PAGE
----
European cities are changing rapidly in part due to the process of de-industrialization, European integration and economic globalization. Within those cities public spaces are the meeting place of politics and culture, social and individual territories, instrumental and expressive concerns. Public Space and the Challenges of Urban Transformation in Europe investigates how European city authorities understand and deal with their public spaces, how this interacts with market forces, social norms and cultural expectations, whether and how this relates to the needs and experiences of their citizens, exploring new strategies and innovative practices for strengthening public spaces and urban culture.

These questions are explored by looking at 3 case studies from across Europe, written by active scholars in the area of public space and organized in three parts: 1. strategies, plans and policies, 2. multiple roles of public space, 3. and everyday life in the city.

Bibliography:

Madanipour, A., Knierbein, S., and Degros, A. (2014) A moment of Transformation. In: Madanipour, A., Knierbein, S., and Degros, A. (eds) Public space and the challenges of urban transformation in Europe. New York/London: Routledge. Pp. 1-8.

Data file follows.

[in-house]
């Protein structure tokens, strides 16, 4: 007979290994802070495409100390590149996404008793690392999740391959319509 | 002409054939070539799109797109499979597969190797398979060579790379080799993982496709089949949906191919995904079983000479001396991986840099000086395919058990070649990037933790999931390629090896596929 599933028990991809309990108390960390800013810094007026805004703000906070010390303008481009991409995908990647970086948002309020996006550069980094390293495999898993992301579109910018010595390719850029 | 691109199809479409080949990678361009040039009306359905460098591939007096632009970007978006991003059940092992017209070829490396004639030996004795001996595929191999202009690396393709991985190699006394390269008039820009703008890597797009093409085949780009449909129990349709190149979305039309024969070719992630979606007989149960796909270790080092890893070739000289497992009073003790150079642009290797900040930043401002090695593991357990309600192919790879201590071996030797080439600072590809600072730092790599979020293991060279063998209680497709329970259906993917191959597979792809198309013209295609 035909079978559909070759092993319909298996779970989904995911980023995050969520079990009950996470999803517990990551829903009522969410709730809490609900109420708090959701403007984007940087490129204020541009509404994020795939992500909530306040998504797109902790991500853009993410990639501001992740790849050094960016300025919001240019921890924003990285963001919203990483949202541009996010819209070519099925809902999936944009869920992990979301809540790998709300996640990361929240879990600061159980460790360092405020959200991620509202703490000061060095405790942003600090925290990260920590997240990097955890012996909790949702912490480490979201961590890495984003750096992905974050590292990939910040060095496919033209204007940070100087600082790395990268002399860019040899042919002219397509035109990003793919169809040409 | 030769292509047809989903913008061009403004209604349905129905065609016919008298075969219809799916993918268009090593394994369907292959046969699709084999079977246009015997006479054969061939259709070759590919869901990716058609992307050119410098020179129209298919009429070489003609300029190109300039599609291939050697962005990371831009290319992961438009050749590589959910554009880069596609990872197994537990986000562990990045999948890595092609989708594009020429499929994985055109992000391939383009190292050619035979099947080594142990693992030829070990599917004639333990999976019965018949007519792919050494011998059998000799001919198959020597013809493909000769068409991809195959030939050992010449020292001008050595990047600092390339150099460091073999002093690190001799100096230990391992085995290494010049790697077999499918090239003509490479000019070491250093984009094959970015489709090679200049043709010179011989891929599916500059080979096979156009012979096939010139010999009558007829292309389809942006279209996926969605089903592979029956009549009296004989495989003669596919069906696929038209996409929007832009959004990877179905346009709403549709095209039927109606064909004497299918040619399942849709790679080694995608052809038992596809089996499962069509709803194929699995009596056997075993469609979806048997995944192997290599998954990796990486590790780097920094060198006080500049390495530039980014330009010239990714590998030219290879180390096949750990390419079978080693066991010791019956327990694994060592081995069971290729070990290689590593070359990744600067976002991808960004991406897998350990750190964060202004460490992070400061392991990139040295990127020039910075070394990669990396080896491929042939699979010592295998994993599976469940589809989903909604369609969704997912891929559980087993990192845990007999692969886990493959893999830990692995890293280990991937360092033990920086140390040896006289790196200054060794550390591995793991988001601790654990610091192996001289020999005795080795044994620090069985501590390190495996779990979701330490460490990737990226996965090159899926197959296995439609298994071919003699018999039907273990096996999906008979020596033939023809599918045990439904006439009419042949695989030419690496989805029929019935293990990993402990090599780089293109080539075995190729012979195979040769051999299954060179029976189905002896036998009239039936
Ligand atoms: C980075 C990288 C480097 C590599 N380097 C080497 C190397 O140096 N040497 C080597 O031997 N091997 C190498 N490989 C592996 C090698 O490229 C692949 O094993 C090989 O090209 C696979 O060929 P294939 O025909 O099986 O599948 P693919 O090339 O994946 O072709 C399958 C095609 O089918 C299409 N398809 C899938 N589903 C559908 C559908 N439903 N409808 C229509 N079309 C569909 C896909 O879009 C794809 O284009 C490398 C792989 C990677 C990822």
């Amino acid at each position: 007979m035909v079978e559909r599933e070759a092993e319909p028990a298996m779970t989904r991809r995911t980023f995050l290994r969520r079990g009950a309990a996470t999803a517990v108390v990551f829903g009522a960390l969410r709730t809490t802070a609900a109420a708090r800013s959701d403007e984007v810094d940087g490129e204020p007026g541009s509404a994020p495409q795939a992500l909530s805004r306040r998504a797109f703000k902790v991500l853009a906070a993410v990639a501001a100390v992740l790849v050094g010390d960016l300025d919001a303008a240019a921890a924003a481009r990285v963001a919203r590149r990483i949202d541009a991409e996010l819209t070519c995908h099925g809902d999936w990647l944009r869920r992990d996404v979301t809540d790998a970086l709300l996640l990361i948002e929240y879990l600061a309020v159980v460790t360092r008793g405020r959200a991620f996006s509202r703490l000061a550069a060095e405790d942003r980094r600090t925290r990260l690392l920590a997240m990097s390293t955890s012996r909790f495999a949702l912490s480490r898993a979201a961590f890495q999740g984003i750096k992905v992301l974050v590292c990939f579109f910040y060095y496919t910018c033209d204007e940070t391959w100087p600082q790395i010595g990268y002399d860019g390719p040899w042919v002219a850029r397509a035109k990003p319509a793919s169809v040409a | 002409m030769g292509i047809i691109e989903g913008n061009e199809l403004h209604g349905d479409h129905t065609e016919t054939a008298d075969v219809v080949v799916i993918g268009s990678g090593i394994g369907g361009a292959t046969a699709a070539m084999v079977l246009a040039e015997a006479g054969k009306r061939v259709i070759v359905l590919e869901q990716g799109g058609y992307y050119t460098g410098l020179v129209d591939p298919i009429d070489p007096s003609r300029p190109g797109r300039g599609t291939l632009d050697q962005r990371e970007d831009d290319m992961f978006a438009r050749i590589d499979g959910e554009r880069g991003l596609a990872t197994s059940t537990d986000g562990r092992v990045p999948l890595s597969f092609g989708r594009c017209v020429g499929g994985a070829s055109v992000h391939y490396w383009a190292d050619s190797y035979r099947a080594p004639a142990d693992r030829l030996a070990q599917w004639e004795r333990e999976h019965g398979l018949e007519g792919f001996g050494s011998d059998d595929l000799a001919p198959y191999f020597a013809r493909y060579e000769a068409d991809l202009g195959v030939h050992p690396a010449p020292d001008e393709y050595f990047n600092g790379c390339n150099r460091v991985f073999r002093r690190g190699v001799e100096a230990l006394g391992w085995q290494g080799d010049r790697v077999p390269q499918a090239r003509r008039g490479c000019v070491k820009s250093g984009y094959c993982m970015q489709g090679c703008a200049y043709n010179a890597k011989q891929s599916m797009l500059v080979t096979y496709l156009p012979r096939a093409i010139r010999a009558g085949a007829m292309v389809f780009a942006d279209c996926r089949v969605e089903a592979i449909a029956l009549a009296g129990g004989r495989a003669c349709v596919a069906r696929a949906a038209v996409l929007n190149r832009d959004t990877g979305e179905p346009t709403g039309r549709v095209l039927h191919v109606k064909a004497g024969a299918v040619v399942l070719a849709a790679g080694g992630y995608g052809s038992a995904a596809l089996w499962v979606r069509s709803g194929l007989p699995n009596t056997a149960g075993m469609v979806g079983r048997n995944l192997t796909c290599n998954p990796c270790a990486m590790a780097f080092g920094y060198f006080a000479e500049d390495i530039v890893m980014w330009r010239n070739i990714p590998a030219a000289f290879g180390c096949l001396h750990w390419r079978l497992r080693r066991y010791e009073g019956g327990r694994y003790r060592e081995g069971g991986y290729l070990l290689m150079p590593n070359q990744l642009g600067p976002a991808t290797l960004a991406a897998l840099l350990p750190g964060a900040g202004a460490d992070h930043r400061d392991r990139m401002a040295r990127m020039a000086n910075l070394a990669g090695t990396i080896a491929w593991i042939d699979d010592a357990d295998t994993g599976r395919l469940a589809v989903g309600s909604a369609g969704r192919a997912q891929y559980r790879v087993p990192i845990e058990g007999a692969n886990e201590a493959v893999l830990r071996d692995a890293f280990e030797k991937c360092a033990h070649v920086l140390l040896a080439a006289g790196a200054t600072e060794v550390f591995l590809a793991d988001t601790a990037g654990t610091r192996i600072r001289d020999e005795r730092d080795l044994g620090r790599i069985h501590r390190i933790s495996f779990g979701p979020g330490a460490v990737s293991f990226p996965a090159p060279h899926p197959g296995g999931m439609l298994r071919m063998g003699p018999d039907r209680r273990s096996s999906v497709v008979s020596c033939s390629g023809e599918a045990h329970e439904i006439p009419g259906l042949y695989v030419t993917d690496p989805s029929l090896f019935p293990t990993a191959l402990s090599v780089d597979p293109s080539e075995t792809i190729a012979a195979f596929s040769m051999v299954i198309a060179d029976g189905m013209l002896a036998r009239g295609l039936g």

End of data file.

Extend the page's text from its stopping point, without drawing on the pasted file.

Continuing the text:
Watson, S. (2006) City publics. The (dis)enchantments of public encounters. New York/London, Routledge. Pp.1-19 and 159-173.

Public Evening Lecture Unit 9, Wed,19th May, 6:30pm-8:00pm – Housing for the masses, masses for the housing

‘Housing for the masses’ is a town-planning concept of modernity and urban reality in many cities all around the world. It represents the intertwining of the emergence of modern urban planning on the one hand and the academic and popular discourses on the masses on the other hand. The lecture addresses both notions. The main concerns are: the constitution of the masses in written tractates (e.g. the emergence of ‘mass psychology’ at the end of the 19th century); the building of public housing itself, and its economic and architectural conditions; the hegemonic process which put the concept on the political agenda; the permanent production of urban reality in different forms (the everyday occupancy of the housing for the masses by the masses). With the elements outlined, the lecture follows a transdisciplinary approach and creates a proposal for organising critical urban research. By regarding at the same time and on the same level the material and the discursive production of ‘housing for the masses’, the lecture shall intercede into the false dichotomy between ‘material’ and ‘discursive’ (and into other mistaken dualisms like ‘object and subject’ or ‘theory and practice’). The object ‘social housing’ is suitable for this aim because the discursive and the material elements are immediately evident (and therefore accessible): housing for the masses is of course a concept/an idea; it is also a built substantiality of stone and cement; and it is a social reality.